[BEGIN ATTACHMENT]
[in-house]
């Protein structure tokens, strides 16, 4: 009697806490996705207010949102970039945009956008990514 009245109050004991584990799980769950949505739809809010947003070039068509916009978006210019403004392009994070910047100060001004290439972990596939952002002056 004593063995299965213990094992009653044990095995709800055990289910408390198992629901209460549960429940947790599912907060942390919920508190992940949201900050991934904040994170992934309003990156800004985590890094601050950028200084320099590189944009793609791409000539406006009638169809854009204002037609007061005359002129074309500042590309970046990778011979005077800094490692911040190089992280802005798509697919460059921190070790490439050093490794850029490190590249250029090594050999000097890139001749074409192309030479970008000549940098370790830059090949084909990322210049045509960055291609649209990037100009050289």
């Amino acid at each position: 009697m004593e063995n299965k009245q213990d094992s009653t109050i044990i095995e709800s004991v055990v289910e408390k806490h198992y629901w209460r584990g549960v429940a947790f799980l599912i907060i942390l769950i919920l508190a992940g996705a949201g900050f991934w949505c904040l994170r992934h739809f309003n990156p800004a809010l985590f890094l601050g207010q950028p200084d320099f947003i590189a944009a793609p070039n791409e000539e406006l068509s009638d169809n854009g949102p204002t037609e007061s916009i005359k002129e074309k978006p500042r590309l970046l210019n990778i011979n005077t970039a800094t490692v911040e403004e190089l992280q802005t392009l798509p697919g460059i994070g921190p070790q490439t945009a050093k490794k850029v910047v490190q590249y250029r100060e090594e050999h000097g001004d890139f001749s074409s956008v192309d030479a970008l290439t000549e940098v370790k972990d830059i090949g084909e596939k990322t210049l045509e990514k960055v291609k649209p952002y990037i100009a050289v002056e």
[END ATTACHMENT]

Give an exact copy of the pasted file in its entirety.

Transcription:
[in-house]
């Protein structure tokens, strides 16, 4: 009697806490996705207010949102970039945009956008990514 009245109050004991584990799980769950949505739809809010947003070039068509916009978006210019403004392009994070910047100060001004290439972990596939952002002056 004593063995299965213990094992009653044990095995709800055990289910408390198992629901209460549960429940947790599912907060942390919920508190992940949201900050991934904040994170992934309003990156800004985590890094601050950028200084320099590189944009793609791409000539406006009638169809854009204002037609007061005359002129074309500042590309970046990778011979005077800094490692911040190089992280802005798509697919460059921190070790490439050093490794850029490190590249250029090594050999000097890139001749074409192309030479970008000549940098370790830059090949084909990322210049045509960055291609649209990037100009050289």
């Amino acid at each position: 009697m004593e063995n299965k009245q213990d094992s009653t109050i044990i095995e709800s004991v055990v289910e408390k806490h198992y629901w209460r584990g549960v429940a947790f799980l599912i907060i942390l769950i919920l508190a992940g996705a949201g900050f991934w949505c904040l994170r992934h739809f309003n990156p800004a809010l985590f890094l601050g207010q950028p200084d320099f947003i590189a944009a793609p070039n791409e000539e406006l068509s009638d169809n854009g949102p204002t037609e007061s916009i005359k002129e074309k978006p500042r590309l970046l210019n990778i011979n005077t970039a800094t490692v911040e403004e190089l992280q802005t392009l798509p697919g460059i994070g921190p070790q490439t945009a050093k490794k850029v910047v490190q590249y250029r100060e090594e050999h000097g001004d890139f001749s074409s956008v192309d030479a970008l290439t000549e940098v370790k972990d830059i090949g084909e596939k990322t210049l045509e990514k960055v291609k649209p952002y990037i100009a050289v002056e």